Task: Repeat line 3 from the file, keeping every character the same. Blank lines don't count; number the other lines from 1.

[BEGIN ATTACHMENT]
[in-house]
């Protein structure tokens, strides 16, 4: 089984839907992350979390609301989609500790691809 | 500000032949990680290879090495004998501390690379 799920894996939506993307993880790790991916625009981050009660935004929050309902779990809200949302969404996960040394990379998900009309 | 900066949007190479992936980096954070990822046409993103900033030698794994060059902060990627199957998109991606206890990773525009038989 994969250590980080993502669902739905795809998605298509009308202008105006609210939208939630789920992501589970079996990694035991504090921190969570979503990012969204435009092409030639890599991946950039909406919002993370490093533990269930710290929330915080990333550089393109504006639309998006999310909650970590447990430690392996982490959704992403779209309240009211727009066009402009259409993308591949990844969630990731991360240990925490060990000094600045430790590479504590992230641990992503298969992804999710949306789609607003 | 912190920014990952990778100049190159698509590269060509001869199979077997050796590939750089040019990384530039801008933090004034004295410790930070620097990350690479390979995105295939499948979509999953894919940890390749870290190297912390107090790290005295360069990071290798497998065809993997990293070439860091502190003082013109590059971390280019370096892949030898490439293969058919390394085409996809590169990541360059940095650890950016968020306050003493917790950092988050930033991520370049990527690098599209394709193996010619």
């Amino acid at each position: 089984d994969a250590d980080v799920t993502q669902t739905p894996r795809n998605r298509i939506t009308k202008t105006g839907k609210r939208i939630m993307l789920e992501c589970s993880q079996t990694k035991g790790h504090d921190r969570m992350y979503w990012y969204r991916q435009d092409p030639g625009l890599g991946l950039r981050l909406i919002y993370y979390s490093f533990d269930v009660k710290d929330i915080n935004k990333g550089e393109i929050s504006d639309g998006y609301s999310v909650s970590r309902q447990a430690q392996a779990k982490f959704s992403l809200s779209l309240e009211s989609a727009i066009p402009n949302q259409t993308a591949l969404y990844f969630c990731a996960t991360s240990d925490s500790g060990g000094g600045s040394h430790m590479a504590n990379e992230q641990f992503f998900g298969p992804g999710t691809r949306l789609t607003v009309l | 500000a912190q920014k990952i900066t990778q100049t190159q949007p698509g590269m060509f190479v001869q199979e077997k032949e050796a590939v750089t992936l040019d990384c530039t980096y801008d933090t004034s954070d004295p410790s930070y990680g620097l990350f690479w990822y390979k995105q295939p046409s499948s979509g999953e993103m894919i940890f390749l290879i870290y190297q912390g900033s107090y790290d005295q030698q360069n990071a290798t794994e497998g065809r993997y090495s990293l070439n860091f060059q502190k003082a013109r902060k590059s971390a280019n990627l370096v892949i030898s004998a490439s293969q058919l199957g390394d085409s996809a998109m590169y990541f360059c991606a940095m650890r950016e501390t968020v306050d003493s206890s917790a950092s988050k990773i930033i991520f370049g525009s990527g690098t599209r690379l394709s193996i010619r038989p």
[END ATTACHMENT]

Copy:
């Amino acid at each position: 089984d994969a250590d980080v799920t993502q669902t739905p894996r795809n998605r298509i939506t009308k202008t105006g839907k609210r939208i939630m993307l789920e992501c589970s993880q079996t990694k035991g790790h504090d921190r969570m992350y979503w990012y969204r991916q435009d092409p030639g625009l890599g991946l950039r981050l909406i919002y993370y979390s490093f533990d269930v009660k710290d929330i915080n935004k990333g550089e393109i929050s504006d639309g998006y609301s999310v909650s970590r309902q447990a430690q392996a779990k982490f959704s992403l809200s779209l309240e009211s989609a727009i066009p402009n949302q259409t993308a591949l969404y990844f969630c990731a996960t991360s240990d925490s500790g060990g000094g600045s040394h430790m590479a504590n990379e992230q641990f992503f998900g298969p992804g999710t691809r949306l789609t607003v009309l | 500000a912190q920014k990952i900066t990778q100049t190159q949007p698509g590269m060509f190479v001869q199979e077997k032949e050796a590939v750089t992936l040019d990384c530039t980096y801008d933090t004034s954070d004295p410790s930070y990680g620097l990350f690479w990822y390979k995105q295939p046409s499948s979509g999953e993103m894919i940890f390749l290879i870290y190297q912390g900033s107090y790290d005295q030698q360069n990071a290798t794994e497998g065809r993997y090495s990293l070439n860091f060059q502190k003082a013109r902060k590059s971390a280019n990627l370096v892949i030898s004998a490439s293969q058919l199957g390394d085409s996809a998109m590169y990541f360059c991606a940095m650890r950016e501390t968020v306050d003493s206890s917790a950092s988050k990773i930033i991520f370049g525009s990527g690098t599209r690379l394709s193996i010619r038989p």